There should never be a person that is “indispensable” at the expense of the citizens.

    Moreover, if the persons responsible for overseeing the person in her position are indeed elected officials, they have a duty and moral obligation to first protect the rights of the constituency they serve and who elected them – not silencing and hiding the employee in question. The message sent there is protection of someone who has done something wrong — at the expense of the public.

    Ms. McBride, in the safety-net of her indispensable position of authority, could not/would not respond to the public’s or the media’s questions. What did she have to lose by acknowledging the public’s concerns?

    In situations like these — the public needs to know their concerns are recognized and are high priority for state officials, legislators, the Governor, etc. — even if just perceptually.

    Liz Crum, Chris Whitmire, and Steve Hamm were the only officials that have shown concern and have spoken fairly openly regarding this chaos.

    While I don’t always agree with how the media handles things, I am most appreciative of them keeping the focus on this issue and reporting it to the public.

    Beth…a voter from Richland County

  5. Kathryn Fenner

    It’s not that McBride is indispensable; it’s that the very badly written statute hiring her does not appear to make her fire-able.

  6. Ralph Hightower


    Thanks for your research.

    It is incredibly stupid and dumb for the Richland County Legislative delegates to create a position on a level like a US Supreme Court Justice; once appointed, the appointment is for life.

    Richland County Council doesn’t have the authority to fire McBride. Apparently, the Richland County Legislative delegates can’t undo their dumb legislation appointing McBride either.

    Nathan Ballantine, one of the Richland County gang, wrote an op-ed in The State calling for a criminal probe.

    Where can I get paid $80,000 for life without accountability?

  7. Mark Stewart

    If she were “with” us Garrick would take the accountability and state that the legislative delegation needs to get out of the business of patron-milling local affairs.

  8. Mark Stewart


    I’m no lawyer, but it would seem that the idea of legislative intent would cover the delegation. They hired McBride and they did not include any language that this was a life-time appointment. They did, however, turn over all FUTURE hiring and firing of the Executive Director to the board – so they anticipated life after McBride.

    I would never make the claim that the delegation’s hands are tied. They got us into this mess and they ought to be the one’s to take responsibility and reboot the entire idea of this and every other special purpose entity.

    Otherwise, the accountability rests at the top. No one should cut any of the 15 in the delegation any slack on this. They need to toe the line, as Brad would say.

  9. Kathryn Fenner

    I did a ton of research on another special purpose entity when I worked at Nexsen Pruet. Several top lawyers and I were baffled about what to make of the mess and what could be done to remedy it.

    I expect that new legislation could fix this, though. The light bulb has to want to change, though. What is the connection between McBride and Darrell Jackson?

  10. Beth

    Kathryn — my use of indispensable was really tongue-in-cheeck.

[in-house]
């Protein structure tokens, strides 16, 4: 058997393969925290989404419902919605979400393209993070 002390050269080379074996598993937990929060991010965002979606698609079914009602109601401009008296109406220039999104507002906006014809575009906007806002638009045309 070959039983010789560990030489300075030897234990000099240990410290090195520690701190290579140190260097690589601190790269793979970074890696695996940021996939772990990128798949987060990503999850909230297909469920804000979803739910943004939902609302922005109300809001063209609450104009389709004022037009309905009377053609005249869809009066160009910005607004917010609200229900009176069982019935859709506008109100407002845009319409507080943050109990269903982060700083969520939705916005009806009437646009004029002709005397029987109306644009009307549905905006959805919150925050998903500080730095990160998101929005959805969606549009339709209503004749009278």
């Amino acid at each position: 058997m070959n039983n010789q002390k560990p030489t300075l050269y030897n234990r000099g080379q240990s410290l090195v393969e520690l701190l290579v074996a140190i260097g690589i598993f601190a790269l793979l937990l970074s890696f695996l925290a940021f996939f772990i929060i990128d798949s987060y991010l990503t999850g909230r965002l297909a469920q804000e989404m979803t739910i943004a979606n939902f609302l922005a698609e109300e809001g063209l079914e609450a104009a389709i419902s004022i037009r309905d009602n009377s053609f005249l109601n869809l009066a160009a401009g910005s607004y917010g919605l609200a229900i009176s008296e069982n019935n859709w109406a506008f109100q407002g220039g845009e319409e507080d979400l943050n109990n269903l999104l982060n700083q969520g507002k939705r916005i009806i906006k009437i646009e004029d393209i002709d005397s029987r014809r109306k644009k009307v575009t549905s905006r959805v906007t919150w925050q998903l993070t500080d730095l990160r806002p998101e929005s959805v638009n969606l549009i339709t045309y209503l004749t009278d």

Her unique status from termination or easy termination implies she has a higher value, status, and is untouchable for the most part. Why that position? It projects the idea that “someone” thinks she is indispensable.

    I read a review on a book called Indispensable – When Leaders Really Matter by Guatam Mucunda

    “Indispensable reveals how, when, and where a single individual in the right place at the right time can save or destroy the organization they lead, and even change the course of history.”

  11. Greg

    I don’t live in Ricjland County. If McBride or Crum, or both, don’t fall on their sword, you would hope all the members of the delegation would be extrememly vulnerable in the next election. But voters have short memories. Maybe the extra penny will jog those memories in two years.

  12. Kathryn Fenner

    But why is he out front on protecting her? He’s been saying she deserves a second chance before we even know what happened exactly

  13. Kathryn Fenner

    Crum has already said she’s out at the end of her term. She had no authority anyway, so it’s’hardly her fault

  14. Steven Davis II

    McBride won’t fall on any sword, she won’t even talk to the media even though she’s the Director. What does she do to earn the $85,000 salary. She’s only responsible for setting up an event that happens every two years. What are her qualifications and how many others interviewed for this position?

  15. `Kathryn Braun Fenner

    Well, actually, there are elections more frequently than that. City Council elections are in April, not November, and there are primaries.

    Her job is kind of like wedding planning. You only get one chance to do it right.

  16. Steven Davis II

    “Her job is kind of like wedding planning. You only get one chance to do it right.”

    So what were her qualifications prior to this job? Wedding planner?

  17. Beth

    Me too, Kathryn.

    Particularly since she was so quiet except to plead the fifth when asked if she had sought the advice of the former Director, Mike Cinnamon. Odd…like she was shut down or is being puppeteered. Why would there be a necessity to to establish her as unable to be fired by the Delegation but successors could b? It looks like a duck and quacks like duck….

  18. Steven Davis II

    @Kathryn – Don’t we already know more than enough about Todd Rutherford and Darrell Jackson?